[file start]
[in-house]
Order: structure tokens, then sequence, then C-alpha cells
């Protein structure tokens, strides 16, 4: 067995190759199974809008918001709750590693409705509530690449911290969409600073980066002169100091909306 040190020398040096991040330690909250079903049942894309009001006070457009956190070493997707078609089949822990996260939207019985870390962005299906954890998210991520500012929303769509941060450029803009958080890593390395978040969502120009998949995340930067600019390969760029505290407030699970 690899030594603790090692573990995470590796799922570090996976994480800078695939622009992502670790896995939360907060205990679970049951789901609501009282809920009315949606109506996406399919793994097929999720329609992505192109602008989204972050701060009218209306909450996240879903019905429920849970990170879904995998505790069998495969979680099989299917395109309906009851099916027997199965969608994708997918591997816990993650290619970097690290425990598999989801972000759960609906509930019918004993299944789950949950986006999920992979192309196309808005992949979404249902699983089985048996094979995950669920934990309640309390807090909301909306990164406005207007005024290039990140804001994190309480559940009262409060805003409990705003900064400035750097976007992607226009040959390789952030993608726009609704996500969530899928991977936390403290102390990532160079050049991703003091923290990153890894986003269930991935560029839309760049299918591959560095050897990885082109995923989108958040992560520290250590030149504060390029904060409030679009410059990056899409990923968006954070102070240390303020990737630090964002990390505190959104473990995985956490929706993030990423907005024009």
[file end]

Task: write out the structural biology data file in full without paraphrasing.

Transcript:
[in-house]
Order: structure tokens, then sequence, then C-alpha cells
């Protein structure tokens, strides 16, 4: 067995190759199974809008918001709750590693409705509530690449911290969409600073980066002169100091909306 040190020398040096991040330690909250079903049942894309009001006070457009956190070493997707078609089949822990996260939207019985870390962005299906954890998210991520500012929303769509941060450029803009958080890593390395978040969502120009998949995340930067600019390969760029505290407030699970 690899030594603790090692573990995470590796799922570090996976994480800078695939622009992502670790896995939360907060205990679970049951789901609501009282809920009315949606109506996406399919793994097929999720329609992505192109602008989204972050701060009218209306909450996240879903019905429920849970990170879904995998505790069998495969979680099989299917395109309906009851099916027997199965969608994708997918591997816990993650290619970097690290425990598999989801972000759960609906509930019918004993299944789950949950986006999920992979192309196309808005992949979404249902699983089985048996094979995950669920934990309640309390807090909301909306990164406005207007005024290039990140804001994190309480559940009262409060805003409990705003900064400035750097976007992607226009040959390789952030993608726009609704996500969530899928991977936390403290102390990532160079050049991703003091923290990153890894986003269930991935560029839309760049299918591959560095050897990885082109995923989108958040992560520290250590030149504060390029904060409030679009410059990056899409990923968006954070102070240390303020990737630090964002990390505190959104473990995985956490929706993030990423907005024009």